- A landlord may not issue a bankruptcy petition based upon non-compliance with a statutory demand relating to a protected rent debt served during the relevant period.
- A landlord may not issue a bankruptcy petition based upon non-satisfaction of a judgment debt where the proceedings related to a claim for payment of a protected rent debt and were issued during the relevant period.
- If a bankruptcy petition is issued in contravention of these provisions the court has power to make such order as it thinks fit for restoring the position to what it would have been had the petition not been issued.
- If a bankruptcy order is made on or after 10 November 2021 in circumstances where the order would not have been made had the legislation been in force, the court is regarded as having no power to make the order and the order is accordingly void. In these circumstances the court has power to make such order as it thinks fit for restoring the position to what it would have been had the order not been made.
Other restrictions during the moratorium period
- The landlord may not issue court proceedings to recover a protected rent debt during the moratorium period.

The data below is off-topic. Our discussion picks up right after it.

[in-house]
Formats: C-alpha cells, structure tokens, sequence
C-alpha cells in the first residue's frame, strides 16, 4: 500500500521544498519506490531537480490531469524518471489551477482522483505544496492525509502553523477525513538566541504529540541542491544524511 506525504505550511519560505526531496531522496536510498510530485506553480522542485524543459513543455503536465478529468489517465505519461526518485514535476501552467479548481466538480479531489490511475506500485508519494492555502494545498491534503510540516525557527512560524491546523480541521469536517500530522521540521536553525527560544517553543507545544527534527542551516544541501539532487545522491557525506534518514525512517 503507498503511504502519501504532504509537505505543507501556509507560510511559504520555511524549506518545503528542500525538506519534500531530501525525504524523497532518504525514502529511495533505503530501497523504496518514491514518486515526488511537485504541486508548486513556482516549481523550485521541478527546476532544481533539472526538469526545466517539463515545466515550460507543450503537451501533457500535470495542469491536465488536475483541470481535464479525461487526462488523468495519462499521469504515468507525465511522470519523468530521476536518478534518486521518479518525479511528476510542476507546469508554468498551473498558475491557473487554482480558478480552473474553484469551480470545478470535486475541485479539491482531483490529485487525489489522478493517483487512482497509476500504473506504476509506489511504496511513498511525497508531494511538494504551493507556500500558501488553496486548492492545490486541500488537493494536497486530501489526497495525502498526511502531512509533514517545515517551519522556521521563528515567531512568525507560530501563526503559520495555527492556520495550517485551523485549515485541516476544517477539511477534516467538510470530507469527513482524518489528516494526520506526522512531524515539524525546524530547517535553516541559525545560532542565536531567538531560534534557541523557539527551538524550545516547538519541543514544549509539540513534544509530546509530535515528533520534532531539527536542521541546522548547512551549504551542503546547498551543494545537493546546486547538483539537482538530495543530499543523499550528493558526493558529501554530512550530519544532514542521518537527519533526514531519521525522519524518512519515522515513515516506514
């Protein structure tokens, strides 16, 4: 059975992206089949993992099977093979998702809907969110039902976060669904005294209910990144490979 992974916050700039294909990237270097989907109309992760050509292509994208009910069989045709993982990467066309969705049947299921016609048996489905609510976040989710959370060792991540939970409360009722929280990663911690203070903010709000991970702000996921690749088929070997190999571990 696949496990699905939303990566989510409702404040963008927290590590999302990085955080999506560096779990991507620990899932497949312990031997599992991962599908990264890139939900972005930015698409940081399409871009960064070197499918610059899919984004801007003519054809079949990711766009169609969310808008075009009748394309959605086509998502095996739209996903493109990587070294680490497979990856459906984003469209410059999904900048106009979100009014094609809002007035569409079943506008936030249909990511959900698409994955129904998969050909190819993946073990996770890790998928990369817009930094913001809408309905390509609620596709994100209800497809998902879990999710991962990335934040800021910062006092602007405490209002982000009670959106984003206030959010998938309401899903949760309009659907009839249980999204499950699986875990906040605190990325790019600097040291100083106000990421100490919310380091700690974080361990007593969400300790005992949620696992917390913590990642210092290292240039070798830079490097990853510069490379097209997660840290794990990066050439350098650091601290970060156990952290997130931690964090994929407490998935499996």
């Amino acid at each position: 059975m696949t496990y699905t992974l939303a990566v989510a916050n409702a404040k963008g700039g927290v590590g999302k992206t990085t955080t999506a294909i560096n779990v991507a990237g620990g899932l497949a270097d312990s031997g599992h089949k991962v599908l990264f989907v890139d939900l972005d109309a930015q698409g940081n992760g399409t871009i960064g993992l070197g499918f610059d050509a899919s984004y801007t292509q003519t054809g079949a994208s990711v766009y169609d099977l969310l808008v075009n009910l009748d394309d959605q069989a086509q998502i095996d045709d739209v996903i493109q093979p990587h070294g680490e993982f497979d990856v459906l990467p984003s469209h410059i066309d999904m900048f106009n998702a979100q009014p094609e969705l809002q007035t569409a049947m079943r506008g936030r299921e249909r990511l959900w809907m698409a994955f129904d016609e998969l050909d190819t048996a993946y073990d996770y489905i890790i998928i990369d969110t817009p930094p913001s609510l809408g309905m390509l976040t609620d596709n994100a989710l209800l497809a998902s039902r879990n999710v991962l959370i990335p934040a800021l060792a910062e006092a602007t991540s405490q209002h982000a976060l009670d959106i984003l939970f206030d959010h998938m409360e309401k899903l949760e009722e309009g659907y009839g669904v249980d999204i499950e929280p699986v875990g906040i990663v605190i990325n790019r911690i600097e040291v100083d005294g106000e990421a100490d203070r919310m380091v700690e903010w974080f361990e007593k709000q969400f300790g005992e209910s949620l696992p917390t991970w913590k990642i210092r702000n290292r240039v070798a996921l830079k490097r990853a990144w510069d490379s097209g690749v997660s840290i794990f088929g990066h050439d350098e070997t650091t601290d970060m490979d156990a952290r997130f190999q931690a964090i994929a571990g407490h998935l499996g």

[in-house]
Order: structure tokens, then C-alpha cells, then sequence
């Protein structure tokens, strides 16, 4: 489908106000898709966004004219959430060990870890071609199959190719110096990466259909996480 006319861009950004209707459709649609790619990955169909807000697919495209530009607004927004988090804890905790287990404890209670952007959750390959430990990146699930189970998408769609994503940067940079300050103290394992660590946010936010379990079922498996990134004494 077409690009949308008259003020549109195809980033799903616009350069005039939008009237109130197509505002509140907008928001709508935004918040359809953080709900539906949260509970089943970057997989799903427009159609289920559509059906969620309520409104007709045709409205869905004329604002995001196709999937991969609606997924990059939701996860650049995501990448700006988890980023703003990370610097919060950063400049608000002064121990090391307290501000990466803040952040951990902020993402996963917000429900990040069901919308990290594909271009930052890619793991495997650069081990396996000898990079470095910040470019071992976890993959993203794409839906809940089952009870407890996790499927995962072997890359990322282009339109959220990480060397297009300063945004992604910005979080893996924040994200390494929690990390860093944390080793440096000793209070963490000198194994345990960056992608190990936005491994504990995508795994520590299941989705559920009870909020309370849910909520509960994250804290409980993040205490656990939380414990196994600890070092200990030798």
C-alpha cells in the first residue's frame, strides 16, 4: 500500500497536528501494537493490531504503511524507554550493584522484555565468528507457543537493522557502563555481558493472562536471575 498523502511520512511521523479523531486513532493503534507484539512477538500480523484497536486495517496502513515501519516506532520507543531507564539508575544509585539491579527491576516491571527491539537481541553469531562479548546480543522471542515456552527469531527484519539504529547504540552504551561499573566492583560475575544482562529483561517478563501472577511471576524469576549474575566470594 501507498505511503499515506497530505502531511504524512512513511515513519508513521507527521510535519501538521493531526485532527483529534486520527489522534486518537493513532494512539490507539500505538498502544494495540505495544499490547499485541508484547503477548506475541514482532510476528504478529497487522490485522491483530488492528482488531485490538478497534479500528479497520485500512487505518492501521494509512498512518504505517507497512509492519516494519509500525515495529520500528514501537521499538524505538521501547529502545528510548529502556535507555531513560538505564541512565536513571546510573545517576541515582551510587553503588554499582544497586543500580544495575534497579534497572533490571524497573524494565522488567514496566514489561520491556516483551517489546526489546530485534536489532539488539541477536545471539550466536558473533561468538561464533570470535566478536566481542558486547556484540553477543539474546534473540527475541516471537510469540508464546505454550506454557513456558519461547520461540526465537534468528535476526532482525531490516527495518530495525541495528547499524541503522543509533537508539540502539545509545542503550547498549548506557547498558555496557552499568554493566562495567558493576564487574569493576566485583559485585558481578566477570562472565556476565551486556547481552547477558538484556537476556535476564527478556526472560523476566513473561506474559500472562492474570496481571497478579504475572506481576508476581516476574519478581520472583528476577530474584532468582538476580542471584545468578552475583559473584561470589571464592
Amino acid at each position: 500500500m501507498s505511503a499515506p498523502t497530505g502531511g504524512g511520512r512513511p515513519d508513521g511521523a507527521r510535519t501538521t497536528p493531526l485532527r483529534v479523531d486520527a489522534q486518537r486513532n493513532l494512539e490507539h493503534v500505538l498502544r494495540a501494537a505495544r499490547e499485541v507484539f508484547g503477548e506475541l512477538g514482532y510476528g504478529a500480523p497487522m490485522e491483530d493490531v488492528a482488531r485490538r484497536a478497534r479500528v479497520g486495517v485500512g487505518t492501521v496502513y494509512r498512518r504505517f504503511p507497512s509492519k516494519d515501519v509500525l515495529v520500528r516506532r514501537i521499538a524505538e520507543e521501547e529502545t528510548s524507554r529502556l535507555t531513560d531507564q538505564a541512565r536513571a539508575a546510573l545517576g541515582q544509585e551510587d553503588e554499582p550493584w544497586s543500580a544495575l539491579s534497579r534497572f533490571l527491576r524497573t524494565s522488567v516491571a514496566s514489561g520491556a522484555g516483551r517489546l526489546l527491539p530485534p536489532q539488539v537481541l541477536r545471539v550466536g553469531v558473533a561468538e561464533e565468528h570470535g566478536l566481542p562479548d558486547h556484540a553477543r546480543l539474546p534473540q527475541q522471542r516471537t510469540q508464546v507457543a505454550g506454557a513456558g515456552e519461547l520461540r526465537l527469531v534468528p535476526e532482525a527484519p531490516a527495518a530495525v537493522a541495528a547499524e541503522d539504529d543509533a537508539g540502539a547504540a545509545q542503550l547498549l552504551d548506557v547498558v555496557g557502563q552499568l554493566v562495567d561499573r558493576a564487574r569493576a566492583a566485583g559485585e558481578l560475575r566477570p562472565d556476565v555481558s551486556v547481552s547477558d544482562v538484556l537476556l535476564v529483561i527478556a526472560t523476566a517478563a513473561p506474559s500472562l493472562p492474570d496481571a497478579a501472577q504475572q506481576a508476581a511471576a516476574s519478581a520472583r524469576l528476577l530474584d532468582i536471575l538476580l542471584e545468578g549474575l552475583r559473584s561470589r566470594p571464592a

- If the landlord issues court proceedings to recover a protected rent debt on or after 10 November 2021, either party may apply to the court to stay the proceedings and the court must then grant a stay.
- If judgment is obtained in respect of such a claim after 10 November 2021, it may not be enforced until the end of the moratorium period and may be referred to arbitration. Reference to the judgment may be removed from the register of County Court judgments.
- A Landlord may not use CRAR to recover a protected rent debt during the moratorium period, nor forfeit the lease during the moratorium period for non-payment of a protected rent debt.
- Where a tenant makes a rent payment to the landlord either during the moratorium period or during the period beginning with the date businesses were allowed to re-open up to the start of the moratorium period and the tenant did not exercise its right to appropriate the payment against any particular rent debt, the landlord must not appropriate the payment against a protected rent debt.
- As drafted the Bill states that a landlord may not during the moratorium period draw against a deposit in respect of an “unpaid rent debt”. If the landlord has done so before the commencement of the moratorium period he may not ask for the deposit to be topped up during the moratorium period. It is not clear whether the reference to unpaid rent debt is a mistake and should refer to a protected rent debt. No doubt this will be clarified before the Bill passes into legislation.
The Code of Practice
The Code of Practice for commercial property relationships following the Covid 19 pandemic (the Code) was published on 9 November 2021 and became effective from that date.